From the stillness and quiet of the last year and a half, Emily Scott Robinson has emerged with a burst of built-up energy and creativity – not to mention a record deal – all culminating in the release of her new album, American Siren, her first release in partnership with Oh Boy Records.
Writing about characters both real and imagined, her storytelling skills are on full display across the album’s ten tracks, as she speaks to deep truths of lost love, lessons learned and dreams yet to be realized. Based in Telluride, Colorado, Robinson spoke with the Bluegrass Situation about building a foundation as an independent touring artist, her advice for songwriters in need of inspiration, and the song of hers which inevitably makes grown men cry.
BGS: American Siren is described as an album that “beckons to those who are lost, lonely or learning the hard way” – which sounds like exactly what people may be needing here in 2021. How much of this album was written during the pandemic and how did that impact your songwriting on this album?
Emily Scott Robinson: That’s a great question. Most of this record was written during the pandemic. One or two were written before COVID. “Cheap Seats,” I wrote in the fall of 2019. And then “Old North State,” which is the homage to my home state of North Carolina, where I was born and raised, was also put together before the pandemic. But all the other songs were written and completed during the pandemic. I think that that gives them a more shadowy tone in general, a deeper exploration of life and transitional periods and change and darkness and kind of what lies beneath the surface when you slow down enough for the water to stop swirling.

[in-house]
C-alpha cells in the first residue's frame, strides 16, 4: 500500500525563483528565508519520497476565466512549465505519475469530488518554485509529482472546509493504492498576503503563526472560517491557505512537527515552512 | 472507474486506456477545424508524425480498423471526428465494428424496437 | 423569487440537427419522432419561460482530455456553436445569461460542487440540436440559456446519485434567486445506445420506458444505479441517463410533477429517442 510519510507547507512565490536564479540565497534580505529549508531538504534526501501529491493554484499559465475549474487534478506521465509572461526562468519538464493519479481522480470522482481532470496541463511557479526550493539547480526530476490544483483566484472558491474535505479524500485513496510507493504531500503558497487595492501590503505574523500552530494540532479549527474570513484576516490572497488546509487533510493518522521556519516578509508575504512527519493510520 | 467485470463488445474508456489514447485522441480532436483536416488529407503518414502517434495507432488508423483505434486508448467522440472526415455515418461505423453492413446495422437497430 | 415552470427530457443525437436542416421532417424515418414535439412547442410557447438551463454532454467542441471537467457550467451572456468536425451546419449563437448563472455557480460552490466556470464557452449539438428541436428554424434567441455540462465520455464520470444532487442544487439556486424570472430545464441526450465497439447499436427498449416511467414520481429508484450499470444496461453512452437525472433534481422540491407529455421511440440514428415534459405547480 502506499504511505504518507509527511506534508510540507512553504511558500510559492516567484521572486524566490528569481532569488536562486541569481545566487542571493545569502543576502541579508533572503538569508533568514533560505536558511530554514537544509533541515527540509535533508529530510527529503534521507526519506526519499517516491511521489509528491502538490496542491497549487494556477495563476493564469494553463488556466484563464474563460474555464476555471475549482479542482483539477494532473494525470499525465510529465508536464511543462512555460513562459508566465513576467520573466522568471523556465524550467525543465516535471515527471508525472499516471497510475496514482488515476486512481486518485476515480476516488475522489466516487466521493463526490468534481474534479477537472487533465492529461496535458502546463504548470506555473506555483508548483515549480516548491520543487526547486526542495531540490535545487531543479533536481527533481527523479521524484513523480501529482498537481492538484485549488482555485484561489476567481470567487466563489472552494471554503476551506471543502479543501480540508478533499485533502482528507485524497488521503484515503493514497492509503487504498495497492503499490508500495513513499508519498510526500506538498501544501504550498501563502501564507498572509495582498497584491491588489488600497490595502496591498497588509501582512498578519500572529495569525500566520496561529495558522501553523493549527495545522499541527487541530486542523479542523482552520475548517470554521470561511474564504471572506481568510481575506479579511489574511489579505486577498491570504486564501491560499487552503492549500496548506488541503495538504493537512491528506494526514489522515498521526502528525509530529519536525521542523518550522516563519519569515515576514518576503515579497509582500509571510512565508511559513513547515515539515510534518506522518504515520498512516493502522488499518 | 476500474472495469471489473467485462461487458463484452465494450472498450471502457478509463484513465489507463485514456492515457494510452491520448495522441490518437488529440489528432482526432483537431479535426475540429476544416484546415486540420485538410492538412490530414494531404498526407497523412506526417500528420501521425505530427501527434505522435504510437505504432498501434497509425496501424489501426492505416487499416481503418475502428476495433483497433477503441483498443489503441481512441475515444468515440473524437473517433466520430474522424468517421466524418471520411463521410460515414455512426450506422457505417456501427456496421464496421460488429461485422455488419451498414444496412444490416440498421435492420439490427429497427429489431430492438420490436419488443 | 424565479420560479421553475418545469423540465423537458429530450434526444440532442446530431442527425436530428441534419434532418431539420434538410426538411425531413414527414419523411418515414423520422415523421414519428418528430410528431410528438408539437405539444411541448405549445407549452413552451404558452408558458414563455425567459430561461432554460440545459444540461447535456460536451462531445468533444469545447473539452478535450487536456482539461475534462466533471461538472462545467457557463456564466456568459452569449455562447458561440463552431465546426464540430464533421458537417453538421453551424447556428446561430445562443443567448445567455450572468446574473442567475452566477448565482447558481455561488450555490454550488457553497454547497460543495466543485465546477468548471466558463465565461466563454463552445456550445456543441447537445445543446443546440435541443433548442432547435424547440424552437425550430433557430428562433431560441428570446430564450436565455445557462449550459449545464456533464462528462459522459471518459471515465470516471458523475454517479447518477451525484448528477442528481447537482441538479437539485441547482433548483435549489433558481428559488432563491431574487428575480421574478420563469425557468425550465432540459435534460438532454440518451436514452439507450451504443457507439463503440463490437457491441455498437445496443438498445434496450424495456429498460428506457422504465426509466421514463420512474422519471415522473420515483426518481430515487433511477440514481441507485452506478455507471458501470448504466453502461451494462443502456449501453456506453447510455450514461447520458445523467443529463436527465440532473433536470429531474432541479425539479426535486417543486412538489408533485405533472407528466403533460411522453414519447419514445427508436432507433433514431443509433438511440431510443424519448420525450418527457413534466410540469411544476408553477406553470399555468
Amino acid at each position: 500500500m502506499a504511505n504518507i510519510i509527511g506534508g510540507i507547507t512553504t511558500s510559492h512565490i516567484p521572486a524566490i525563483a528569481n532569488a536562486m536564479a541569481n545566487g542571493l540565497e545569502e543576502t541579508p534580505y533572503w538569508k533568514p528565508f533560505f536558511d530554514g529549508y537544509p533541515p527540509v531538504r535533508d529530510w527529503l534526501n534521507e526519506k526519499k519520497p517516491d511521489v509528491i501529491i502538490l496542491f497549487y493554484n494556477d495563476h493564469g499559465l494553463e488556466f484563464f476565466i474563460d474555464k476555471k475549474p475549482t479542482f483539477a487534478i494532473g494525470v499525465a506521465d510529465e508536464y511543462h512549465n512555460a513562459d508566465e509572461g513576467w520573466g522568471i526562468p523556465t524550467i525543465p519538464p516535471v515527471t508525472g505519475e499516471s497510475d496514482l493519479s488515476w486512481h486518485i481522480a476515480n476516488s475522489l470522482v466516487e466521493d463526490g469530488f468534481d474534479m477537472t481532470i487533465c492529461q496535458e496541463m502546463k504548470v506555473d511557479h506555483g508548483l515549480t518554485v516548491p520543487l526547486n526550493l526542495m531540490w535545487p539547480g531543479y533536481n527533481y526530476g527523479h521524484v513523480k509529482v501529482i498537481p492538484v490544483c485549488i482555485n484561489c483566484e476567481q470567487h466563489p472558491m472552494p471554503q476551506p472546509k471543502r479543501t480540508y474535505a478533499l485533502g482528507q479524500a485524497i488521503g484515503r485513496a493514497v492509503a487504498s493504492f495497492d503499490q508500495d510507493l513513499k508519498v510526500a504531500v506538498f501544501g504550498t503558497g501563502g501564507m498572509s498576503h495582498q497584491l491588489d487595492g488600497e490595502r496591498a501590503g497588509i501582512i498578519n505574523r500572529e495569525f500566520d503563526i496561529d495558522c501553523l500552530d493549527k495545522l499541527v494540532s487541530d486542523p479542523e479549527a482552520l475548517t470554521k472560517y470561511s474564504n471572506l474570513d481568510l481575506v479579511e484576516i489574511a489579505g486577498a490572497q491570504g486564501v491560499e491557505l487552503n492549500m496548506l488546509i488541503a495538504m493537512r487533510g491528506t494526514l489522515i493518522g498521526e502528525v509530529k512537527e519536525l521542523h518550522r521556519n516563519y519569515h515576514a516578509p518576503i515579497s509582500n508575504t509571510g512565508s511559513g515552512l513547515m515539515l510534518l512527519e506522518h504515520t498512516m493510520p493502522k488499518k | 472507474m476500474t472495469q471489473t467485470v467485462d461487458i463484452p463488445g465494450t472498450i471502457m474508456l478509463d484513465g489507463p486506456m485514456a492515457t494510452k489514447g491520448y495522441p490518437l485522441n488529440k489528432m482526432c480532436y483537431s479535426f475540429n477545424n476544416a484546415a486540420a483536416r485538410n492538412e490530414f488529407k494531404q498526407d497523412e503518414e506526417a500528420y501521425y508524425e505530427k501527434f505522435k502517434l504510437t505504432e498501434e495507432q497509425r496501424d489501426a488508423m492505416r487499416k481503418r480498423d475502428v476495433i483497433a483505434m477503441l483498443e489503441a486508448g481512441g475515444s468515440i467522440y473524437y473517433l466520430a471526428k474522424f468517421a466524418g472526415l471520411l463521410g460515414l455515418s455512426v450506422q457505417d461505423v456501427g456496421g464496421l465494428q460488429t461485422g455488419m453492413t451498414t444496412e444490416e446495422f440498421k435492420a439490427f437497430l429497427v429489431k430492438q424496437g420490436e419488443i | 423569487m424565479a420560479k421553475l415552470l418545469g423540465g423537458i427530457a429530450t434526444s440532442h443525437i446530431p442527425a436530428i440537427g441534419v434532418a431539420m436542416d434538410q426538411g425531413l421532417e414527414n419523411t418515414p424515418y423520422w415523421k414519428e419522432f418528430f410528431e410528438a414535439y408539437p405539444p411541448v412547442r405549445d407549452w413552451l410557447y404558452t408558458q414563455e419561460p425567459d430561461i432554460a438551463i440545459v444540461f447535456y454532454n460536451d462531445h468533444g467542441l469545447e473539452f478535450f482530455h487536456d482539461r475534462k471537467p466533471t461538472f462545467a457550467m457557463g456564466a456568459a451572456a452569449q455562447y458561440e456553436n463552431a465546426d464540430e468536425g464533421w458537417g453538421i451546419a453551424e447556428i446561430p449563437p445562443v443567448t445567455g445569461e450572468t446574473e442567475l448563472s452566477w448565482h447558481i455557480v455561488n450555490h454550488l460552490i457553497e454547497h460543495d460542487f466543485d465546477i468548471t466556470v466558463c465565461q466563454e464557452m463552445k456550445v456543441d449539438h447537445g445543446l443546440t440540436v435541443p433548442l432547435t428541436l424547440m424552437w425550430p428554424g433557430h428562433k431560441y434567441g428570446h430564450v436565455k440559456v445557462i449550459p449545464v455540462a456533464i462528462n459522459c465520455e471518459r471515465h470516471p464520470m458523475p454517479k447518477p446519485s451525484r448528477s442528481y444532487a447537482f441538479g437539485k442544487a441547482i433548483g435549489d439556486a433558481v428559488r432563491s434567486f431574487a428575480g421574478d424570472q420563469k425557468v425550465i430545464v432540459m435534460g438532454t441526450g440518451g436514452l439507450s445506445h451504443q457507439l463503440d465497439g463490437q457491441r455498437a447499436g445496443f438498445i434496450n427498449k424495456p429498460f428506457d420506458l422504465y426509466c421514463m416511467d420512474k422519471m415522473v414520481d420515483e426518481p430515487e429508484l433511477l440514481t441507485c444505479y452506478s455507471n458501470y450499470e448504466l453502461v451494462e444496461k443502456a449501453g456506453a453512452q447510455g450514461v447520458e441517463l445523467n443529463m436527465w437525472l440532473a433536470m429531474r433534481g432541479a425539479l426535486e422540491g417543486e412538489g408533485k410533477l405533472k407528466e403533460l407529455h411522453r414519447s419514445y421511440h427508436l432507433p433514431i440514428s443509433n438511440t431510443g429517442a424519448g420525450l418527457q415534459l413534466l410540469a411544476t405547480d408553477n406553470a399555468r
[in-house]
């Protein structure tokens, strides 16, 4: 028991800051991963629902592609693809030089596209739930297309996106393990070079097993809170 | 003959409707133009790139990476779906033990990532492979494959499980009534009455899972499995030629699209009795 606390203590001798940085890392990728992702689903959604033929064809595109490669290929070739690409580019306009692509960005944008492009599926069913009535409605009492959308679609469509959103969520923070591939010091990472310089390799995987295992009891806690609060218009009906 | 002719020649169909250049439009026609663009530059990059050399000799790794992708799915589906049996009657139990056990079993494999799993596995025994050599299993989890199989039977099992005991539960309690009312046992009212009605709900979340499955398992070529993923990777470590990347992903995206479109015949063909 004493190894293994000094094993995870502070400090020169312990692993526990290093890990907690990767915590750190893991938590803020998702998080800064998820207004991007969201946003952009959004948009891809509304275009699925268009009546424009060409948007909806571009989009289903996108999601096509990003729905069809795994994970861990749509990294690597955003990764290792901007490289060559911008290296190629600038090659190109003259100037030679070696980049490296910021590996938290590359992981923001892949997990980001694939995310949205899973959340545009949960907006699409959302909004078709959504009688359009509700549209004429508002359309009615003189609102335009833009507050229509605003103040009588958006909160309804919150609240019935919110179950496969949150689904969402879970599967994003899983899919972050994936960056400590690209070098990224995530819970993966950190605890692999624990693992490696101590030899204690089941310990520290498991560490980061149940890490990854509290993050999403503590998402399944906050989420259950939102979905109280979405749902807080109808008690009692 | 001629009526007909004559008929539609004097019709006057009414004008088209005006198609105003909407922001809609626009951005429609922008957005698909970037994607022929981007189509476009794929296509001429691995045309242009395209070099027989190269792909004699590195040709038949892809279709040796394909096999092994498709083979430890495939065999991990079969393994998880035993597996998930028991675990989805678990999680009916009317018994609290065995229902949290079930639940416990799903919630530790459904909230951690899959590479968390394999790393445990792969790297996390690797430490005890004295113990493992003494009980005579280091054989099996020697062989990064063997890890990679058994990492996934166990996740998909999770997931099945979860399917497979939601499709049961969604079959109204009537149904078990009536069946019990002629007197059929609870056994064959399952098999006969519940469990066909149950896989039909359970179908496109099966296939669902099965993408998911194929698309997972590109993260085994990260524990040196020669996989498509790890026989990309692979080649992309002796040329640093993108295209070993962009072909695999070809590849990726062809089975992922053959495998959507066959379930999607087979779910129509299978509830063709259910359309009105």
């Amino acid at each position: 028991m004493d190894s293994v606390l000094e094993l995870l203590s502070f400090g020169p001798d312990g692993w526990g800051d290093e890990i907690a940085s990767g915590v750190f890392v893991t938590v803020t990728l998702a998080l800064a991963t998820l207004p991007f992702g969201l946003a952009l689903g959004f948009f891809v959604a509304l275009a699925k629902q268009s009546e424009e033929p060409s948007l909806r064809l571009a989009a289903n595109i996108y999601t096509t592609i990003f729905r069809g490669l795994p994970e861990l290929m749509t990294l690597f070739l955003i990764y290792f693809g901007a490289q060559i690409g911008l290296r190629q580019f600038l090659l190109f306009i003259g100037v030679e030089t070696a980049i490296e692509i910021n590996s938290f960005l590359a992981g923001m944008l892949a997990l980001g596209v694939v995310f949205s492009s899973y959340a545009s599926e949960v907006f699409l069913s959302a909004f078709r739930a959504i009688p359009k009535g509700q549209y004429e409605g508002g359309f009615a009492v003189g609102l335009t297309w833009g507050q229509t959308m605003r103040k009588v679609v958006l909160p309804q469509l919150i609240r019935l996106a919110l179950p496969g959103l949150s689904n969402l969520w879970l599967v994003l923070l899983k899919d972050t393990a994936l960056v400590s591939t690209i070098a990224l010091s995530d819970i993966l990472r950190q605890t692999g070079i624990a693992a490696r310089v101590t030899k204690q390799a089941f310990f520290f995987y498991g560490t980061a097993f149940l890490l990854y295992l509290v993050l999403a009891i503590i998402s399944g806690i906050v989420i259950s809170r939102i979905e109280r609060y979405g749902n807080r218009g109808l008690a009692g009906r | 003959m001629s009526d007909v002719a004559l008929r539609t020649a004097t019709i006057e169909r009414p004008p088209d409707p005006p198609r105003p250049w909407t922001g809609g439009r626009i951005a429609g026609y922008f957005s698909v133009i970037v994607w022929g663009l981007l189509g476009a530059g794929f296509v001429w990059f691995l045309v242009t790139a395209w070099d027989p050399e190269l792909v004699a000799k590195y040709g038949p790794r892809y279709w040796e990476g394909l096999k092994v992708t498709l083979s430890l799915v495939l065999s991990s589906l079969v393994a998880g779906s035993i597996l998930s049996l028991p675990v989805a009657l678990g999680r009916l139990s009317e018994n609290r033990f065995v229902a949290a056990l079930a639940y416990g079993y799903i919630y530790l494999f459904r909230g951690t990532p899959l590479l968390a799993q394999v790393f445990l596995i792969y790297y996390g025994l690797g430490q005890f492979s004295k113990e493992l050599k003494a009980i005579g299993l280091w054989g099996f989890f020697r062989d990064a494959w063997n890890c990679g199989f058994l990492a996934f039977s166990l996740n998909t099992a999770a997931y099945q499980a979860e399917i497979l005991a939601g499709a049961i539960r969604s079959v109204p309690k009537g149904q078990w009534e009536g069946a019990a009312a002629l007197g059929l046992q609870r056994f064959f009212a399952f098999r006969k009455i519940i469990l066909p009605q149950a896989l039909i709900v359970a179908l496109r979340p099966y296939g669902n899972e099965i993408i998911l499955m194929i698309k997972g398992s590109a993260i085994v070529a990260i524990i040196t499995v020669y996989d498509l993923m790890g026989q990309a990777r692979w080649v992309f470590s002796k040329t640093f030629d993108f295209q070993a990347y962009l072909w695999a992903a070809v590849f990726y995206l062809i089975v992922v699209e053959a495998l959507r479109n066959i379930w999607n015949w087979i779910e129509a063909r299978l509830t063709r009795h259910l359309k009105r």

To you, what’s the through line thematically between these ten tracks?
You know, I don’t know that there is a specific through line because some of the stories are so unique, but there is an overall really feminine feel to this record. A lot of the songs in the stories are exploring women and women’s stories. They are exploring universal themes, but ones that I see a lot as a woman in my experience and in the lives of my friends who are women. Women who are, like, untamed! [laughs] Or a little bit wild. So, I think the siren theme — the idea that in every song, there’s either something calling to the character or the character is also calling out for something. I think that that works really well.
“Things You Learn the Hard Way” is filled with life lessons and wisdom that we all wish we knew earlier. And you actually did a bit of crowdsourcing when writing this one by asking your social media followers for scenarios and lessons learned. Was that a fun writing and research exercise for you?